When processed fruit and vegetables arrive in the European Union, they are inspected and checked by customs authorities. Apart from examining the export documents, examination can involve taking samples for analysis in the customs laboratory. In case of non-compliance with the European Union food safety rules, the product will be rejected, and in some cases, customs authorities may require the physical destruction of the goods.

Rejection of the goods may mean a great profit loss for the developing country exporter. Therefore, it is extremely important to properly check your processed fruit and vegetables before exporting them, and this includes having them tested in a laboratory. To find more about specific tests or requirements that are relevant for processed fruit and vegetables, read our study about buyer requirements.

Another important aspect related to customs is the proof of origin of goods. Most processed fruit and vegetables imported from developing countries are imported with lower customs duty or duty free. This is because within the European Union the Generalised System of Preferences (GSP) is guaranteed to developing countries. In addition to GSP, the European Union has a number of specific free trade agreements with different developing countries. In more than 90% of the cases concerning processed fruit and vegetables, imports from developing countries are duty free.

Tips:

4. Select the best transport and logistics options

For processed fruit and vegetables, transport is of extreme importance as it keeps the products in the right condition (for example frozen products), it influences your image (for example late delivery can result in the loss of a client) and it influences the price (20-40% of the sales price can be logistic costs).  

More than 90% of processed fruit and vegetables are imported into the European Union from developing countries via marine transport. However, in some cases (for example imports of frozen berries from eastern European countries), road transport is used too. In rare cases of smaller volumes but high prices, air transport is used as well. Examples of air transport include the transport of medical mushrooms (such as cordyceps or reishi) and powdered products such as maca (Peru), cordyceps (China) or ashwagandha (India).

Before you start loading the container, check if it is clean, waterproof (without holes) and well-painted (without rust on the inside). When loading the container, consider using moisture absorbing products like special (food-proof) gel bags. Those gel bags absorb condensation moisture caused by temperature fluctuations during transport. This decreases the risk of moisture damage and aflatoxins.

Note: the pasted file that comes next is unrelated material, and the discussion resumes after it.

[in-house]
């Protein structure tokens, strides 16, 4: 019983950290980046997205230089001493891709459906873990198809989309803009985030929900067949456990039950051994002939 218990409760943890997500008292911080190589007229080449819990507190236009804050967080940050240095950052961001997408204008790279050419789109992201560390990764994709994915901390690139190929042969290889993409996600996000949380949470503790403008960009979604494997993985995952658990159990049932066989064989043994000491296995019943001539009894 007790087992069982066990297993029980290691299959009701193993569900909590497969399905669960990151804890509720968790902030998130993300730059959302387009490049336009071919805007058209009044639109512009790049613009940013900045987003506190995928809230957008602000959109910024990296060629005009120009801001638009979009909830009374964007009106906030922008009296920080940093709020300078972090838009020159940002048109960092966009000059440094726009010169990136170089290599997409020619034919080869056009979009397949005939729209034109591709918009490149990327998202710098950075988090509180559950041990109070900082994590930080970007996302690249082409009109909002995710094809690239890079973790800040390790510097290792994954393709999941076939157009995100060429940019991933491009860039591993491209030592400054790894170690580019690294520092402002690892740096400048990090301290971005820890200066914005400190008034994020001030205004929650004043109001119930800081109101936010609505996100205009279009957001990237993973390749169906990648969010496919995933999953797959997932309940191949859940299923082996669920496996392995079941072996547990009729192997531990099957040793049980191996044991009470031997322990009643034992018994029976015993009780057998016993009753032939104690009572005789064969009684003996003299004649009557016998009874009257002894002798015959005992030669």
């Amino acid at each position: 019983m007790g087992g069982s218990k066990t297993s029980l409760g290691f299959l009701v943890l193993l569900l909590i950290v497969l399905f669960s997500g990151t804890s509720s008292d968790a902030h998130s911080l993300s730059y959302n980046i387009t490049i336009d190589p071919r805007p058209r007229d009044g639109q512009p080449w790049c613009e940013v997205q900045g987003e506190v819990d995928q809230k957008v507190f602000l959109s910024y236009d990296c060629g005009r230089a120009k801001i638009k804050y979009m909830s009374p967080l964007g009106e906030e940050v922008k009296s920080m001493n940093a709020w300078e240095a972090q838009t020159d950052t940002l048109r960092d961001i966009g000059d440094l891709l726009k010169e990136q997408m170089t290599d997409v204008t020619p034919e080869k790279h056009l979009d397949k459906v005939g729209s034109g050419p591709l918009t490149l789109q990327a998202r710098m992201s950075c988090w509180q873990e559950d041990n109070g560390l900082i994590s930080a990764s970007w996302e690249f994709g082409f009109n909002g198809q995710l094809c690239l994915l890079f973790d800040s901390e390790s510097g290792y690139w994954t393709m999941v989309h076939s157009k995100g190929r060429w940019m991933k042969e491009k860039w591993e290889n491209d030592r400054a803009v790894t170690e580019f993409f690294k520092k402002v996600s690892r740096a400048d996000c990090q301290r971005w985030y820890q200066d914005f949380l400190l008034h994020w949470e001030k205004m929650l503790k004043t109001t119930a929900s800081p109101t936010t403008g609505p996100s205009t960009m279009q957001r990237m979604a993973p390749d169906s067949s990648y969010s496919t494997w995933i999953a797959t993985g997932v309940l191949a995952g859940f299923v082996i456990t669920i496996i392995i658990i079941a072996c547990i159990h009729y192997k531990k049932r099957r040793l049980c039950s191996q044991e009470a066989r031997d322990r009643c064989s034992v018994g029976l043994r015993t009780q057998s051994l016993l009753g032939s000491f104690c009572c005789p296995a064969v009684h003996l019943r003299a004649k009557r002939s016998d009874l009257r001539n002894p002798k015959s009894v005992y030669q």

For overseas transport, the basic movement of the container consists of loading on a train or truck, transport to the port, unloading from the train or truck, inspection and loading onto the ship (stowing). If the quantity of goods is Less than Container Load (LCL), you can use a groupage service, which is offered by many companies. They arrange goods in such a way that the container can be shared by several companies.

The method of transport is also part of the Incoterms and therefore influences your decision about the price and contract you will offer. For example, if you are trading large quantities of goods, you can get better offers from transport and insurance companies. In this case the CIF price (Cost, Insurance and Freight) will usually be more competitive for you. Quoting CIF or CIP also generates more foreign exchange for you. If you have little export experience, it is safer to offer a price based on ExWorks or FOB only.

Transport documents are extremely important for you to check. These valuable documents (such as a Bill of Loading) are issued by the nominated carrier or their agent. Check all details of the transport document and do not accept any “dirty” documents. A transport document is considered “dirty” when transport companies add a notation that they noticed defective packaging, which can cause damage to the goods. Such transport documents do not give any guarantees that you will receive payment for the transaction.